중앙데일리

Korea’s Internet to get less private

Jan 09,2007
The government appears to be moving to tighten up controls that will make the Internet in Korea less anonymous.
The National Assembly approved late last month new legislation on information security. A report released yesterday by the Information Ministry said government and large private Web sites will be required, beginning in July, to include ways to track all posters on those sites by their national identity number.
Despite the emphasis on personal privacy here in some respects, many Web sites here already require users to register with that national ID number, which is checked against the government database of names and numbers. But on some sites, comments posted in response to a new topic or a news report can still be posted anonymously. That, the ministry said, will change in July, as will the freedom to post anonymously on some government Web sites. The ministry’s announcement was somewhat vague, but suggested that the requirement would apply to official sites and to private sites that have an average of 100,000 visitors per day or more.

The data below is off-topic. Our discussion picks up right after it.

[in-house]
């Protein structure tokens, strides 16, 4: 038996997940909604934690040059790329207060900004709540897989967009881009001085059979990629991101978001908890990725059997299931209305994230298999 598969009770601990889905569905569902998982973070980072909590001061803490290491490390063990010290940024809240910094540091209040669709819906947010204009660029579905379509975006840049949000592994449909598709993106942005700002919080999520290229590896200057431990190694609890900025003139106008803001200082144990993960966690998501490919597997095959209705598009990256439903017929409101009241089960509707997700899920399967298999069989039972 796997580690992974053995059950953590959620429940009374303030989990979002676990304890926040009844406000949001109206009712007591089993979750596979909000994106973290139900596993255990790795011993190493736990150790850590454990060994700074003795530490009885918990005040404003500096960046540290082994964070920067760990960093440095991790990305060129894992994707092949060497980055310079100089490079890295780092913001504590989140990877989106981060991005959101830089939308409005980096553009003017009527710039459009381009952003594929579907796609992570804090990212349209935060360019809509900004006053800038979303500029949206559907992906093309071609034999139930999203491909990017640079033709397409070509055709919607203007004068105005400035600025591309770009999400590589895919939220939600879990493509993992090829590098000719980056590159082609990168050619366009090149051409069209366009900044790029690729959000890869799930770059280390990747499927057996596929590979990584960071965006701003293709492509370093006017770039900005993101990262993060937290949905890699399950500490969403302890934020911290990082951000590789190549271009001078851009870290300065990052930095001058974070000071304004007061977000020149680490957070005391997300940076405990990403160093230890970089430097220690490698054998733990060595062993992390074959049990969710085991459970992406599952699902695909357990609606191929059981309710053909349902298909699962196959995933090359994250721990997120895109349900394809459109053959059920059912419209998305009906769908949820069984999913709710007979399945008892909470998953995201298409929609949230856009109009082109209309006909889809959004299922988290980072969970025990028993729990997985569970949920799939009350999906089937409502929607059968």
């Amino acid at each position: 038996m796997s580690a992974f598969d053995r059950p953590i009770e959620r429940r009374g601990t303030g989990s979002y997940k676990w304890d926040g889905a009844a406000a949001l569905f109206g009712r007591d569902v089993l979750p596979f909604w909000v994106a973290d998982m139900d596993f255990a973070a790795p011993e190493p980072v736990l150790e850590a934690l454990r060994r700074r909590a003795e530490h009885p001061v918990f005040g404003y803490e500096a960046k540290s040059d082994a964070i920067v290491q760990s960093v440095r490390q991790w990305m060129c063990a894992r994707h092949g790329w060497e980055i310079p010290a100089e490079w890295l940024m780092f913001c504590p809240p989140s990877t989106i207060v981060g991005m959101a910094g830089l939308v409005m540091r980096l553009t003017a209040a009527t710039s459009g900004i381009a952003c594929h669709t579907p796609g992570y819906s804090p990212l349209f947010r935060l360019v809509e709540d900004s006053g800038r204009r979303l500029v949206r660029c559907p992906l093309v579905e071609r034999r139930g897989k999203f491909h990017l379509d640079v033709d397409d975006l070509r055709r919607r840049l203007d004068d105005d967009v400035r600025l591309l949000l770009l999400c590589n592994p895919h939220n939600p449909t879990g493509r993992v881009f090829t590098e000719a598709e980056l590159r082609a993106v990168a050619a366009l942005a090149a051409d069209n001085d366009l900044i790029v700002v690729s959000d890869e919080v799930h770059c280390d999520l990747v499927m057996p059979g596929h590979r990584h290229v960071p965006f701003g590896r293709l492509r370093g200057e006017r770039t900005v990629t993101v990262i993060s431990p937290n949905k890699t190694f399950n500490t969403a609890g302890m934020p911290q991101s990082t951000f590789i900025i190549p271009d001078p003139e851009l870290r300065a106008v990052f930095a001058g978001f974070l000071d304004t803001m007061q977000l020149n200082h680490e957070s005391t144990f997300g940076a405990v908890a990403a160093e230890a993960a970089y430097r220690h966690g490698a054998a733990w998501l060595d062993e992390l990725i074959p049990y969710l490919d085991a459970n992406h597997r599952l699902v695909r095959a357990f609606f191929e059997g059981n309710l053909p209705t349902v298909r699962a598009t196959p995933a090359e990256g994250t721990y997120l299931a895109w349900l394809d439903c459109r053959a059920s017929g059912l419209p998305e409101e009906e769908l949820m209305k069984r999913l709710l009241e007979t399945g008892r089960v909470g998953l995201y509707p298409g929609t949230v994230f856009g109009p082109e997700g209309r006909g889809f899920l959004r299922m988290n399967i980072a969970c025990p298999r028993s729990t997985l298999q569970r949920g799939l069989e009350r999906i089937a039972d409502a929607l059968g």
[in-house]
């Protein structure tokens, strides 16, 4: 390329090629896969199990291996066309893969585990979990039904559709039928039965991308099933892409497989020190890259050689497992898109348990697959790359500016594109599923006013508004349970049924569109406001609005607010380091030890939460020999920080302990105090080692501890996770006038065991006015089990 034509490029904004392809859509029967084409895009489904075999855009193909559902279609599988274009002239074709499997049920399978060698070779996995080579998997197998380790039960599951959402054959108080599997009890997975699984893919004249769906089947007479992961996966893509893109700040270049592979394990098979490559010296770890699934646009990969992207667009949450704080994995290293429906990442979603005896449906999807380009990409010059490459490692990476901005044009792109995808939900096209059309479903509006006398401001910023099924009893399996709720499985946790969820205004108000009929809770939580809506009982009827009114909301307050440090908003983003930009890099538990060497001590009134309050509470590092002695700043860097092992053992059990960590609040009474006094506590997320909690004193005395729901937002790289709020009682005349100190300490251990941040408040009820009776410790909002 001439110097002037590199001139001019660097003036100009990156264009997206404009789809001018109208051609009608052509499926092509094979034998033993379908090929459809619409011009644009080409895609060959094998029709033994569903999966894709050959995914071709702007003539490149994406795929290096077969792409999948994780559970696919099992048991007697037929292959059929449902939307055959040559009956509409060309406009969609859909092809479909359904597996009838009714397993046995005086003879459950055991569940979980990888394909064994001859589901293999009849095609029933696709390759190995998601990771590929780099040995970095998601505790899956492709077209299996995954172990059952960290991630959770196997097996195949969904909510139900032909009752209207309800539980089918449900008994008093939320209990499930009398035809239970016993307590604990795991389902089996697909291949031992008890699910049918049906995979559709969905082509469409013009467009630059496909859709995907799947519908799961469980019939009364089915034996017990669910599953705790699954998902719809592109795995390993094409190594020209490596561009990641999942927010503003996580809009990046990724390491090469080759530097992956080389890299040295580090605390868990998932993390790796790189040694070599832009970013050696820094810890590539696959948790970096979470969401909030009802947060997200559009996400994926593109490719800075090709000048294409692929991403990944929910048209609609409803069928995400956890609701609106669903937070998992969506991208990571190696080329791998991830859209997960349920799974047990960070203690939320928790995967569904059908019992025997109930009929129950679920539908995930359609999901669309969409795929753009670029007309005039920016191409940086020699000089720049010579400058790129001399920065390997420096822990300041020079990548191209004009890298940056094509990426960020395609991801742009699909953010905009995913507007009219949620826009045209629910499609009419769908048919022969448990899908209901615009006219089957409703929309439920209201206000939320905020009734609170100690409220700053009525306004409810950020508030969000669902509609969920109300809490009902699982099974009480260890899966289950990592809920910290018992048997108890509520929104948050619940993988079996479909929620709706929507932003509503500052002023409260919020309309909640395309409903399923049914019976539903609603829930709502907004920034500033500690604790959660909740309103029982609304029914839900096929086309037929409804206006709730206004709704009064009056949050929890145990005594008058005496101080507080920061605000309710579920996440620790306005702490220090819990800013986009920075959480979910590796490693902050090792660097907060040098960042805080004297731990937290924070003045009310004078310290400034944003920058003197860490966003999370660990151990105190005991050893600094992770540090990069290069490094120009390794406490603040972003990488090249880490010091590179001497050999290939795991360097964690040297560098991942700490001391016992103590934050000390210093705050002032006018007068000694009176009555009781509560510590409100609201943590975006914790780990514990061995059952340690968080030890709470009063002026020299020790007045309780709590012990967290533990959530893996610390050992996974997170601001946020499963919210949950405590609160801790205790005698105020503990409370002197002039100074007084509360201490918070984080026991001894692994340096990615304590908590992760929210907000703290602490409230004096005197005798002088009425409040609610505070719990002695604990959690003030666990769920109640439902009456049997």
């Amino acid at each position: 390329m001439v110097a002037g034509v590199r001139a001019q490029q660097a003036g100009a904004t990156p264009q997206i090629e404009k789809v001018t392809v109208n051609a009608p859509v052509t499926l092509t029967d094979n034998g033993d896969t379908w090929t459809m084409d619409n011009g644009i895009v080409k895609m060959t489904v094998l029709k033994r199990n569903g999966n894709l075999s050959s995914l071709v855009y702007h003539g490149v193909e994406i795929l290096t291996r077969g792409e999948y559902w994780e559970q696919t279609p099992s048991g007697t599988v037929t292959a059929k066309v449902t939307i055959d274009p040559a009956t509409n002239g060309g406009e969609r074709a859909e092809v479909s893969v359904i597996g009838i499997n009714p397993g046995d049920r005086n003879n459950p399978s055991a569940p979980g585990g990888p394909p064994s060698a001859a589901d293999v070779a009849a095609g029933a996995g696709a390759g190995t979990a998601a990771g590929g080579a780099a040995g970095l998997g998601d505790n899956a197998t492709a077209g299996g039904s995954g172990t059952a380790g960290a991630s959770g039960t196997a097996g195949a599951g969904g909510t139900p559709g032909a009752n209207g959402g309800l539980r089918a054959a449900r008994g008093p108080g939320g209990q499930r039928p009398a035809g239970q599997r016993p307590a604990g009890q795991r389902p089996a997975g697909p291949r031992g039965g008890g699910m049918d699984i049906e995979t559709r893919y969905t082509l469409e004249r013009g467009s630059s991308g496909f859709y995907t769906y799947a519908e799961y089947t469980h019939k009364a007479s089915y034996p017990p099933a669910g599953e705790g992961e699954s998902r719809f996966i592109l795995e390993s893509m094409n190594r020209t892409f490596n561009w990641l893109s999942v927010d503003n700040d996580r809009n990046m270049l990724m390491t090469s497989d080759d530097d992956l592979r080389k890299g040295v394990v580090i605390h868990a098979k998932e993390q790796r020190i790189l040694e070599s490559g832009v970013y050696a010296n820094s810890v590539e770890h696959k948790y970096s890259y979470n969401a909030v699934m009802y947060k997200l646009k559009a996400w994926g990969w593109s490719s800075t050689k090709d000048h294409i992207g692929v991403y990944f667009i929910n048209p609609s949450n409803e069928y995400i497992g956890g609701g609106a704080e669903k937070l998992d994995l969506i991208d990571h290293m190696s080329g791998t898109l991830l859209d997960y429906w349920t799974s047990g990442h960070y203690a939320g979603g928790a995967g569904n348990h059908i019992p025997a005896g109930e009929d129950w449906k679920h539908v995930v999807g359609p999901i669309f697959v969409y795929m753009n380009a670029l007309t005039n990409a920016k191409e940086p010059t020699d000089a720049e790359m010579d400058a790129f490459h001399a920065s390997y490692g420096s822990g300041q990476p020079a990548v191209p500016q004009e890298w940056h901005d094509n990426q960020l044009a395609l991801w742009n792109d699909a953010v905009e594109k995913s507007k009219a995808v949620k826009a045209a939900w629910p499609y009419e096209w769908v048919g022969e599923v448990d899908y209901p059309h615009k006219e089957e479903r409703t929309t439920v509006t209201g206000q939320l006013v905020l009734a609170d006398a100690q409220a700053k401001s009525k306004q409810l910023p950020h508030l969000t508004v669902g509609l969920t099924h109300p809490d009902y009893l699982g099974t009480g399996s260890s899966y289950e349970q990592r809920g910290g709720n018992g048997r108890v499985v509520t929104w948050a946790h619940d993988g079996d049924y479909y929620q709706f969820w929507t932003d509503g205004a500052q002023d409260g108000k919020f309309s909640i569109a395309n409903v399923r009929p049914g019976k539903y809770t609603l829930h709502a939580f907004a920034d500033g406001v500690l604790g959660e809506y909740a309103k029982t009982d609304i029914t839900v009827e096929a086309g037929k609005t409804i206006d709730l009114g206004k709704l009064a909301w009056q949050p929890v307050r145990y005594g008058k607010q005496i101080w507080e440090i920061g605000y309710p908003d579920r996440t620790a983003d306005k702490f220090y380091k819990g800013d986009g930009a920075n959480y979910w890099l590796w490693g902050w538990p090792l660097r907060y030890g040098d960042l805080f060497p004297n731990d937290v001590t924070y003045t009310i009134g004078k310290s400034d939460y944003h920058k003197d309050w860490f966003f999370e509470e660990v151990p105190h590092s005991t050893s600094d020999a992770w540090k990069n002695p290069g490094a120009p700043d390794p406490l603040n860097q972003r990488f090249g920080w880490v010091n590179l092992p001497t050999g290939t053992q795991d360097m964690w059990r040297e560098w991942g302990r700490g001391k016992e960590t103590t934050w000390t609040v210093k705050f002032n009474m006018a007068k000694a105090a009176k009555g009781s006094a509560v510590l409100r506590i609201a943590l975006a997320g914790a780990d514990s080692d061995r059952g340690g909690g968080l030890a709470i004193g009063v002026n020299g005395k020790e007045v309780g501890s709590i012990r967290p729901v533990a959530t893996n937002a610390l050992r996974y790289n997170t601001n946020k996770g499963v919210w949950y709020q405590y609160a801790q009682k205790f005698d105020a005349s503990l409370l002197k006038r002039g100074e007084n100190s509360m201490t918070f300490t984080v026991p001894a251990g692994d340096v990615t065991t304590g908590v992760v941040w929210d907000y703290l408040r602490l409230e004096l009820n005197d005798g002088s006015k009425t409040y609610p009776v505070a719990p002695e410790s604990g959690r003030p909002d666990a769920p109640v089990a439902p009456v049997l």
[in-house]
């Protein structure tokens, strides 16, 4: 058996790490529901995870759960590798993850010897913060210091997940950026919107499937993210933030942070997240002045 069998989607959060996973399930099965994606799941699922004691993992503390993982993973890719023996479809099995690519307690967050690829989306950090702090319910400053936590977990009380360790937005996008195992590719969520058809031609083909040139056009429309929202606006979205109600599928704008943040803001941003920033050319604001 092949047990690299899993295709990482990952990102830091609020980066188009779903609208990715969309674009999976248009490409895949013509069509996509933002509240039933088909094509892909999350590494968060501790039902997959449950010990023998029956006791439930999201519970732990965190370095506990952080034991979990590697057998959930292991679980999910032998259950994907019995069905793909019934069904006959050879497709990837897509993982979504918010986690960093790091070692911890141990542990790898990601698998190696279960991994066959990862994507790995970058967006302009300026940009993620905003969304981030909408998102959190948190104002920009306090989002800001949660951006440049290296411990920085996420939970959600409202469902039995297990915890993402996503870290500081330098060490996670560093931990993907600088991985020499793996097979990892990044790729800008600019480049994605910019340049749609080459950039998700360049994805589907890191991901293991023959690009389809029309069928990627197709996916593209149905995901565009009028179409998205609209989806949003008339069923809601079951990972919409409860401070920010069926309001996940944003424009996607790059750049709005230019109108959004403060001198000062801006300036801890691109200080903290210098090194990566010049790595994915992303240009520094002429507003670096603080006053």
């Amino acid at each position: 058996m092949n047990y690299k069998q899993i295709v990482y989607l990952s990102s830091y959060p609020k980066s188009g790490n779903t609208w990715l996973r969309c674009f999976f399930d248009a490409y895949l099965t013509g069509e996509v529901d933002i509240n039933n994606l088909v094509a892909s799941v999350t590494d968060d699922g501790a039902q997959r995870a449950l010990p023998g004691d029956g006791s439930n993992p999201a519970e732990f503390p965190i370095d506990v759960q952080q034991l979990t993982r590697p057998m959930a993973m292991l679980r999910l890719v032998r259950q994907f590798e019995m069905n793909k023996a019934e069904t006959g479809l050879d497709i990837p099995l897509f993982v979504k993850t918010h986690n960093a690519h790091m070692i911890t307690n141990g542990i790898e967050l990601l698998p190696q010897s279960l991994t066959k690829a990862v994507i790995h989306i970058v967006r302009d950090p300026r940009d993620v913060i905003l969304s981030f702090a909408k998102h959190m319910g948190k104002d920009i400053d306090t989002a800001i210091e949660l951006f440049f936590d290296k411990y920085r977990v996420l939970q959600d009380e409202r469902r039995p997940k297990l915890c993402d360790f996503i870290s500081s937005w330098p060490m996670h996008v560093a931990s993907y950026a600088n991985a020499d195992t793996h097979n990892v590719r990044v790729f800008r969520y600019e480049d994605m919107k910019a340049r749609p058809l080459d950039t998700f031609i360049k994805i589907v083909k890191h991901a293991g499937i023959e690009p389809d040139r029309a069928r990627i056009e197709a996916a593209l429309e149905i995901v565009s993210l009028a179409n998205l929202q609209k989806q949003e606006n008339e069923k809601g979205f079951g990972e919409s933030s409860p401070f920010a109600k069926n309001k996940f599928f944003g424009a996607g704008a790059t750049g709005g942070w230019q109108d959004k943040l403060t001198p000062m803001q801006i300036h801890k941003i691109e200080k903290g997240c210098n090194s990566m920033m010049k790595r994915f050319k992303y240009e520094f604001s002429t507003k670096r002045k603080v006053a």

Sites that do not comply would be liable for fines of up to 30 million won ($31,500).
Late last year, 27 Web portal sites and 16 media Web sites had daily visitor counts above that limit.
The ministry said real names of posters would not be visible in their posts, but those posts would have to be traceable back to a registration of the user’s real name and ID number. It did not say how the system would apply to minors, who have no national IDs, or to foreign users of Korean Web sites.


by Wohn Dong-hee


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